Revved and ready
Whether or not Jony Ive is actually working on a mass-market automobile, CarPlay is a major component of Apple's integration plan. Like health, it's slow going — it'll take time before a measurable percentage of cars on the road are even capable of hooking up to our iPhones, but once they are, it will further integrate our devices, transferring phone calls, maps and, yes, Beats playlists from our iPhones to our dashboards.
Maintaining a fluid, seamless experience across all of our devices is Apple's final frontier. Ever since Front Row created a universal platform for all of our media on our Macs, Apple has dreamed of an integrated solution that follows us from screen to screen, giving us what we need when we need it. Imagine a world where our iPhone knows we're at the doctor's office and automatically queues up the health data it has collected over the past six months. Or our Apple Watch alerts us when our favorite team is locked up in a close game, signaling our Apple TV to tune to the channel.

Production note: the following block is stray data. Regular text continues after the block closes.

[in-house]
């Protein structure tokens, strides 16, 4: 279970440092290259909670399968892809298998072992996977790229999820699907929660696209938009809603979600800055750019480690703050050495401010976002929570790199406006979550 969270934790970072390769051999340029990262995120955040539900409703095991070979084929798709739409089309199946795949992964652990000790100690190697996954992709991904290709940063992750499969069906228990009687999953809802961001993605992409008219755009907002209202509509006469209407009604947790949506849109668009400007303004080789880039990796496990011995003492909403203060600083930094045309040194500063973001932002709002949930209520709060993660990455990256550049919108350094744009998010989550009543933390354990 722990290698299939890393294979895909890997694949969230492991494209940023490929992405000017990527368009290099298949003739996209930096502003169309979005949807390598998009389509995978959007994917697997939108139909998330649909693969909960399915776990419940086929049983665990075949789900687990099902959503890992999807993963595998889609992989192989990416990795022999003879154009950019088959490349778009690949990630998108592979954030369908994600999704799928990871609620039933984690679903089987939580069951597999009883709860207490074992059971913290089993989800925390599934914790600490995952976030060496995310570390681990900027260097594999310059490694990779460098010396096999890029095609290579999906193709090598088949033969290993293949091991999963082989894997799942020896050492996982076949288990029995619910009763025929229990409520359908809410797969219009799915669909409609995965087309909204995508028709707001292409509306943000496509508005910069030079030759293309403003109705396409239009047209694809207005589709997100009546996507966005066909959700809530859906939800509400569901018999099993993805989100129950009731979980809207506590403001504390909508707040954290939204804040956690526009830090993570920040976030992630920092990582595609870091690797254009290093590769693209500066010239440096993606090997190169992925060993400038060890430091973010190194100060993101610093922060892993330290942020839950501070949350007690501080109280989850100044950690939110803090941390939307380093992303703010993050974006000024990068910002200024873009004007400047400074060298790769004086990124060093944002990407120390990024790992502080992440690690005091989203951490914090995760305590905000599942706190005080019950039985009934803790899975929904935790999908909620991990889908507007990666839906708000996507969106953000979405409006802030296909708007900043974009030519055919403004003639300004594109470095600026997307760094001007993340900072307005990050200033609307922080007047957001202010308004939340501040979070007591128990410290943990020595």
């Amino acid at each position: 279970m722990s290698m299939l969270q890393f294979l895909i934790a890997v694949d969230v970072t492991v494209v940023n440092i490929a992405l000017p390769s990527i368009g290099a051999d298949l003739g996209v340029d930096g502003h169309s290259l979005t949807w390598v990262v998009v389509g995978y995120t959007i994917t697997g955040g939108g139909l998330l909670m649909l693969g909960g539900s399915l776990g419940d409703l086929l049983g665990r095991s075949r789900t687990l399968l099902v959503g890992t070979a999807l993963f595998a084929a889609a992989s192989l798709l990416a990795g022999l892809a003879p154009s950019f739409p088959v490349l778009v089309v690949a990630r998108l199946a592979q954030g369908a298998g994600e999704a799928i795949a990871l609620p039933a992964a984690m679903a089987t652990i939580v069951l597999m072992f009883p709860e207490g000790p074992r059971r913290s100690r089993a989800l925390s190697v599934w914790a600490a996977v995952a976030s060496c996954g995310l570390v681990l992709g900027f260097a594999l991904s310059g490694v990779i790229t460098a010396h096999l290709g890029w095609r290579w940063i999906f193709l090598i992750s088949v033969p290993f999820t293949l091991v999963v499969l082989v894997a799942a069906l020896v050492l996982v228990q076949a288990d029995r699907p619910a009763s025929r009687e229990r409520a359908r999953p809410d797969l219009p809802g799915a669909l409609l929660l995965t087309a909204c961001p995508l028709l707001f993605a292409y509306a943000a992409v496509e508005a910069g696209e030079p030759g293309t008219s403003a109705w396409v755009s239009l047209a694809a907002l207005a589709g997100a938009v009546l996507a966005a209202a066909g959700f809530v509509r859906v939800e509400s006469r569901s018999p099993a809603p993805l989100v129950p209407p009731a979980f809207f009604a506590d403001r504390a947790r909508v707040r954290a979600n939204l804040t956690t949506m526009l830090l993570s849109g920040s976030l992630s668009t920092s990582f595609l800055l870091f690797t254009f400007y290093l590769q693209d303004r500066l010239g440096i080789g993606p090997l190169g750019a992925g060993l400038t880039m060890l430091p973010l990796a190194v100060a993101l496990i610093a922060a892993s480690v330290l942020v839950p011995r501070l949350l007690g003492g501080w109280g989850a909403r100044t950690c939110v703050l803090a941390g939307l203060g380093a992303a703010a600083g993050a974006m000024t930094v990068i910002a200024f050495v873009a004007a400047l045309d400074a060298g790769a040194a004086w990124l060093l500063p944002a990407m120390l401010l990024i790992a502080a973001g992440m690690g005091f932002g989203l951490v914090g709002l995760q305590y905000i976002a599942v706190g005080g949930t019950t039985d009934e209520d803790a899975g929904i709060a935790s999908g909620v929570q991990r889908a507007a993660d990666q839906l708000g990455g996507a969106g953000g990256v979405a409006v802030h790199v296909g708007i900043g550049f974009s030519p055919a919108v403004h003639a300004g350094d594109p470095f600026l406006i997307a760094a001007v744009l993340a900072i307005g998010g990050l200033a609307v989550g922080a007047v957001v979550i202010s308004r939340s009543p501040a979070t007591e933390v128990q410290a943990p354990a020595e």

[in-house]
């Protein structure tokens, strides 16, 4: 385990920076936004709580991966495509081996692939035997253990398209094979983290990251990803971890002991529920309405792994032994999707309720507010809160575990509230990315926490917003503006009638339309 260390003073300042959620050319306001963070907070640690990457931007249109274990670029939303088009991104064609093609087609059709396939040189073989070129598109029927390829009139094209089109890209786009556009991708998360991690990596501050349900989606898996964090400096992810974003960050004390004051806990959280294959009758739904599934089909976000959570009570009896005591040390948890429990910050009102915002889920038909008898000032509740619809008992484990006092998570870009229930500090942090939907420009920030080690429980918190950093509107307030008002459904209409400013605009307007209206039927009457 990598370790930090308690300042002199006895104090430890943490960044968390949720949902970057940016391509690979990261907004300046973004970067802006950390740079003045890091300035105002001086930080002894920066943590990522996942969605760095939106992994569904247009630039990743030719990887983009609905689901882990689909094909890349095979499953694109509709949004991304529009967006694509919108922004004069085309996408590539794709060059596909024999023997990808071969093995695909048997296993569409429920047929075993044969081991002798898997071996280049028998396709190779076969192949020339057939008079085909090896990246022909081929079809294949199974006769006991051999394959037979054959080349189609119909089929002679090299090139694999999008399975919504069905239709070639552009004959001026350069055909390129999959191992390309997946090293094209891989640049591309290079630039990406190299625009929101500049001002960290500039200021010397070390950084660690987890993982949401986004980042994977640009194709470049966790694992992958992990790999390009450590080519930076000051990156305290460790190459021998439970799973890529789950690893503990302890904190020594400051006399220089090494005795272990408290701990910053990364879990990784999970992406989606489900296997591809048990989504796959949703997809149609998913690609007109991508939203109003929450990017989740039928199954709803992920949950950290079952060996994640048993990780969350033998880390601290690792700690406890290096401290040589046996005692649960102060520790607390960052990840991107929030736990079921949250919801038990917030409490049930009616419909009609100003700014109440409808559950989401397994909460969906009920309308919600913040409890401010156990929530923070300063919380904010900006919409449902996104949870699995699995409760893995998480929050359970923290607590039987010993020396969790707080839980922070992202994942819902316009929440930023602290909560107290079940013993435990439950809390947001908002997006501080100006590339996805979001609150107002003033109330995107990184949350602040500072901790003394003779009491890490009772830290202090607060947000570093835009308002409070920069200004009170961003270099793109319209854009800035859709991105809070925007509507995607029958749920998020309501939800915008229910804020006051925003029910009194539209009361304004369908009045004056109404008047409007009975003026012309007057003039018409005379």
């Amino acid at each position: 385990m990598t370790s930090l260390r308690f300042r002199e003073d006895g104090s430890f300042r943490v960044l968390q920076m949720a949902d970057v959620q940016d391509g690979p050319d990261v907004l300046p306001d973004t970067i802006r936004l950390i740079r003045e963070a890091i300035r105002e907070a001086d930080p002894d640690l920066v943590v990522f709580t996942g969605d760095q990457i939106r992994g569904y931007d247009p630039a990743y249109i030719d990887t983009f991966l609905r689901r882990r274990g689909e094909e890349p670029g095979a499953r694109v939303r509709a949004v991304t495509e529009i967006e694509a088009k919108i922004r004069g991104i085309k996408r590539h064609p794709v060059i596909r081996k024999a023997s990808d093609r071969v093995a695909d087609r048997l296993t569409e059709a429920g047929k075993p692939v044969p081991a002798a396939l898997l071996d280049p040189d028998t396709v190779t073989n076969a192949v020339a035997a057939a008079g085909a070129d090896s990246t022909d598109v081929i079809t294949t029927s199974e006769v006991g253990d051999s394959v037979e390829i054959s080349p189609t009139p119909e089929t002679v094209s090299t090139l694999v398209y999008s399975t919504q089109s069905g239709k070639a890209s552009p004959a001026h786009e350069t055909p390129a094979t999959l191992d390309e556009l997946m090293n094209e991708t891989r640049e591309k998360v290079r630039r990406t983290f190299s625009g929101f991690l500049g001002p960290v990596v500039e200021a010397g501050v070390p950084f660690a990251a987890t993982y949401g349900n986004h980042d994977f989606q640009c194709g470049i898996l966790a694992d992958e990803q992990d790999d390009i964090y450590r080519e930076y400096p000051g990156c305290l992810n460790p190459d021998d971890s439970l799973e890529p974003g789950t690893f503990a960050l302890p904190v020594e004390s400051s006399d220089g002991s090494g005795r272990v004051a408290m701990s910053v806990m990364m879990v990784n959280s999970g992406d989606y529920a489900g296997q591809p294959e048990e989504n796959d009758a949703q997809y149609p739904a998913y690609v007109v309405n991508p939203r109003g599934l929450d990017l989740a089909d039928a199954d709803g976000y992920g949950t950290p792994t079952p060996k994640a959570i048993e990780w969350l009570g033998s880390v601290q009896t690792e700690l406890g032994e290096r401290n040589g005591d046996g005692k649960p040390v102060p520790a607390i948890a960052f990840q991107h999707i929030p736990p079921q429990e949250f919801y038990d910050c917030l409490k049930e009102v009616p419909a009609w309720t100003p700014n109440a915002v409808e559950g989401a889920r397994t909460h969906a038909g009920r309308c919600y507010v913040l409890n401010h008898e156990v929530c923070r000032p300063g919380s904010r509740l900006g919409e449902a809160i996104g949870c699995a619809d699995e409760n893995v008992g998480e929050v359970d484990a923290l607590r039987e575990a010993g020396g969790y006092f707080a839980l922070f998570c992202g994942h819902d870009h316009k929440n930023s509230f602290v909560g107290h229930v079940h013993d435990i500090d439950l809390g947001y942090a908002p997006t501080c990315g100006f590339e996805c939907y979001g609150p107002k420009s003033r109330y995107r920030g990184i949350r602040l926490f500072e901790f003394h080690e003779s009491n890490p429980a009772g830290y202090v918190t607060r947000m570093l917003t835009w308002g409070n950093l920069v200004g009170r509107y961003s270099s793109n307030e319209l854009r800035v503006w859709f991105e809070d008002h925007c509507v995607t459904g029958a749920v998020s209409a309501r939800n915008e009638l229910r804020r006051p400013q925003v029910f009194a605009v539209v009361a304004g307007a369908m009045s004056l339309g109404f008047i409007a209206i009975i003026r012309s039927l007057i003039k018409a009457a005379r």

At the close of Apple events, Tim Cook likes to use the phrase, "Only Apple." It's not about making a $17,000 smartwatch or even selling 75 million iPhones in a quarter. It's about integration, something not even Google is in the position to properly pull off. No other company has built such a tight, coordinated ecosystem of apps and devices, and Apple is on the verge of linking them all in magical, seamless ways.
It just might not make for sexy rumors. But then again, there's always Apple Car.
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